Alex Massie

Legislation is the Real Enemy of the People

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There's no stopping this blogging thing. The latest citadel to fall is, of all places, the dear old House of Lords. Hence Lords of the Blog which officially launched today. With any luck it will capture something of the upper House's eccentricity...

Lord Lipsey makes half a fair point here, for instance:

I am in favour of very radical reform of the Lords, its arcane and inefficient procedures, a statutory appointments commission, the end of hereditaries, the eviction of criminals and tax evaders and much more taking of evidence and less speechifying. The only reform to which I am wholly opposed is election.

Foreigners may find it charmingly British that criminals and tax-evaders are permitted to sit in parliament, but the noble Lord has half a point when he opposes having elections to the House of Lords. God knows we don't need another set of elections, nor do we need to create another company of "professional" politicians. The strength of the House of Lords lay in its very amateurishness (one reason why, illogical though their presence may have been, the heredetaries are a great loss). This permitted the noble Lords, batty and loopy and half-asleep though many of them may have been, to view the affairs of state with a keener judgement and saner sense of proportion than is customary in the House of Commons.

Even so, Lord Lipsey is seriously mistaken if he thinks ending "arcane and inefficient procedures" would be a useful or welcome development. On the contrary, there are excellent grounds for thinking that parliament is insufficiently arcane. Some additional inefficiency would improve Westminster (or Holyrood for that matter). Streamlining procedures can only encourage Ministers to push through yet more pieces of legislation when, in a saner world, we'd be eliminating laws not passing new ones. Ideally, I sometimes think, it should be almost impossible to pass any legislation at all...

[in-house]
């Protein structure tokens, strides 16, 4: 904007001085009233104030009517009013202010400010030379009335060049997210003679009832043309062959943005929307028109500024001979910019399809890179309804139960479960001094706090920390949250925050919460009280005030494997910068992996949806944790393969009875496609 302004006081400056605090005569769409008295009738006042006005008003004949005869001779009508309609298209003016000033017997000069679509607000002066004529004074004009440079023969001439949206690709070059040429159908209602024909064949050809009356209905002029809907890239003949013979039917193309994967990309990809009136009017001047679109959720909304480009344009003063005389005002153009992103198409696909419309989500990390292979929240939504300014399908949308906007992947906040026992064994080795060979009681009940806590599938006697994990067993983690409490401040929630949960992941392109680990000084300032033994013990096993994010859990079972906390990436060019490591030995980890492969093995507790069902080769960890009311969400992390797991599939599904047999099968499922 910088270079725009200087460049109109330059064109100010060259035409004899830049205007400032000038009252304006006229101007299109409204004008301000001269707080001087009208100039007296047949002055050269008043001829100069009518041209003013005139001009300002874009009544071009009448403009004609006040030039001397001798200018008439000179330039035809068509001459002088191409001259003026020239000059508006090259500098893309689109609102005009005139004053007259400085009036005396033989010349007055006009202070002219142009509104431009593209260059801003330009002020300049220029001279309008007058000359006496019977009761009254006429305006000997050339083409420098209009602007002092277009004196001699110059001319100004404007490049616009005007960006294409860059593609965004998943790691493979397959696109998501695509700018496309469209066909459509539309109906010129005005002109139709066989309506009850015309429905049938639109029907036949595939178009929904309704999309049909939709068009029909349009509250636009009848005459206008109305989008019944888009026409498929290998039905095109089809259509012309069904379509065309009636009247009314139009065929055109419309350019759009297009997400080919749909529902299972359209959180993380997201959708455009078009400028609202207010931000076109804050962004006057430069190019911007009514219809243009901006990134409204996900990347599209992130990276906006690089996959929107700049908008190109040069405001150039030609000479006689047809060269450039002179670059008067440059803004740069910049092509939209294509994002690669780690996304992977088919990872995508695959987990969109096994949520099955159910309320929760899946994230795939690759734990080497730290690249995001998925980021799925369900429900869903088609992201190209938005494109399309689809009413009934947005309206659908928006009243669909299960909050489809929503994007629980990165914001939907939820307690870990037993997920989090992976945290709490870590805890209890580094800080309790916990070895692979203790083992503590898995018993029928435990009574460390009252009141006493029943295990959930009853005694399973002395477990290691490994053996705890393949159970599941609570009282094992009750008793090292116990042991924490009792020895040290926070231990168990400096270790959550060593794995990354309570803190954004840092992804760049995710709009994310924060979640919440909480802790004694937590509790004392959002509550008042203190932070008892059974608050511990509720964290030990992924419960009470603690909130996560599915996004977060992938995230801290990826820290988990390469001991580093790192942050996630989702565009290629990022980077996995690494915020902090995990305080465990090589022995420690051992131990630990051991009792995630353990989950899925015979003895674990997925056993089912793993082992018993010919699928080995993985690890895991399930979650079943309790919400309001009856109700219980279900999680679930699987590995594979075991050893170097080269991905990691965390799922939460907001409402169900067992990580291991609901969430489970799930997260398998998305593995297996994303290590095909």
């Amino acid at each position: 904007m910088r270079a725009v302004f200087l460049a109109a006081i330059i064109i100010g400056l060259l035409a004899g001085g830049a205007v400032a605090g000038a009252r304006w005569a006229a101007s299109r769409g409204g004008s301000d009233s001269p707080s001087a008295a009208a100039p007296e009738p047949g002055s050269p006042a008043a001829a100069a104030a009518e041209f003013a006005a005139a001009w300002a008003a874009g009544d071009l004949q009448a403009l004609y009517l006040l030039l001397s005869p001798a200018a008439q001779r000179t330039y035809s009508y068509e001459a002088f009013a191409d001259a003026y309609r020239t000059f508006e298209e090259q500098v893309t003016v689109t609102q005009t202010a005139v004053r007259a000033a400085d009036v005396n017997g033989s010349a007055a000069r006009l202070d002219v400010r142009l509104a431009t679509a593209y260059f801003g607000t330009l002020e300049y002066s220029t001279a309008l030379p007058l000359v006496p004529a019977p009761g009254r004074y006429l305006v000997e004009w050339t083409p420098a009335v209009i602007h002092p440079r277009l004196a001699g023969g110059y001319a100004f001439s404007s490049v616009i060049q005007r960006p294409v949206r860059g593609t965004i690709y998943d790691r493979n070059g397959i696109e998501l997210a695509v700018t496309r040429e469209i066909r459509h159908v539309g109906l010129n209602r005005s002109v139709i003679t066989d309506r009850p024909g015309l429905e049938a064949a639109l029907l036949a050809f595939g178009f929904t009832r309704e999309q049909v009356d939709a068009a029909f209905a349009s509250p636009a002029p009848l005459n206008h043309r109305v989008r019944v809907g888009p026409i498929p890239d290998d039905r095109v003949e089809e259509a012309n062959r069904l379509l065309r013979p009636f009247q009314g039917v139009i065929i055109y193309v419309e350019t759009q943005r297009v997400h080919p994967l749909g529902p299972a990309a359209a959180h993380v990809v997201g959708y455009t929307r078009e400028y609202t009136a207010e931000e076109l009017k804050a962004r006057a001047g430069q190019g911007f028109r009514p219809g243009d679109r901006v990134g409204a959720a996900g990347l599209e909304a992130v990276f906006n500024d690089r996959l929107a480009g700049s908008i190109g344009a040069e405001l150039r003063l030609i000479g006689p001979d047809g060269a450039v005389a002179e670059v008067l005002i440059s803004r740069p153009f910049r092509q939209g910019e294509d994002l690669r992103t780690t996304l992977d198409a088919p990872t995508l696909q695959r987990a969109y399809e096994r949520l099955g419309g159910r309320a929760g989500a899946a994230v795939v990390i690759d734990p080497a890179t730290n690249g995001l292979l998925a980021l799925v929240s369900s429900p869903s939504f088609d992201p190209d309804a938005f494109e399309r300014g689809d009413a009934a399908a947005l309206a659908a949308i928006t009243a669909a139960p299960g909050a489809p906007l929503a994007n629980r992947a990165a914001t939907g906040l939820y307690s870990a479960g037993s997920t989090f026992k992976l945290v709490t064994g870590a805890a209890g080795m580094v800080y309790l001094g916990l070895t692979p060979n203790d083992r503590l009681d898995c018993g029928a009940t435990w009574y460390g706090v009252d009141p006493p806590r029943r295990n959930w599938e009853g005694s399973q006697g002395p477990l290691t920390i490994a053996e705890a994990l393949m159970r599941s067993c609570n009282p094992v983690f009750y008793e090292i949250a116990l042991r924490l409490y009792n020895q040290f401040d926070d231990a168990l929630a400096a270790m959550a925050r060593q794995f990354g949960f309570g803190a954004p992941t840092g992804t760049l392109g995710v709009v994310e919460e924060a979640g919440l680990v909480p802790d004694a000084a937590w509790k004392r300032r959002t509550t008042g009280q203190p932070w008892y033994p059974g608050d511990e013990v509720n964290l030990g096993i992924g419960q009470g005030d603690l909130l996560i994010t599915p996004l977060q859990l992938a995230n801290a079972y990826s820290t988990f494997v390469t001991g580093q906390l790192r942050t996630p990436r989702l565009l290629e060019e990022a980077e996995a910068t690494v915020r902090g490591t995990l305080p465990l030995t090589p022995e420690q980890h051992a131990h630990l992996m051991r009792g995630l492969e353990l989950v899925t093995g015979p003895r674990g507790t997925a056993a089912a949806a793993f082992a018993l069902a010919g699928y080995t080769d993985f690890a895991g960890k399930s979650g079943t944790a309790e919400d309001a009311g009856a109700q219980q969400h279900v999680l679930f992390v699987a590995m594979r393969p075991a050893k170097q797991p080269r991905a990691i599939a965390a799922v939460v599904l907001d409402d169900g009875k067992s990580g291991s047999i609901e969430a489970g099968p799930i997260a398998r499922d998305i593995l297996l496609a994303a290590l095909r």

No, the more arcane, bewilderingly complex, baffling and inefficient parliament is, the less harm its residents are likely to do to the rest of us. Arcane rules and procedures are the punters' friend. No wonder the sods keep wanting to "modernise" the place - a prospect that all men of even temper and stout good sense should resist to the last, crowded ditch...

Written byAlex Massie

Alex Massie is Scotland Editor of The Spectator. He also writes a column for The Times and is a regular contributor to the Scottish Daily Mail, The Scotsman and other publications.

Topics in this articlePoliticswestminster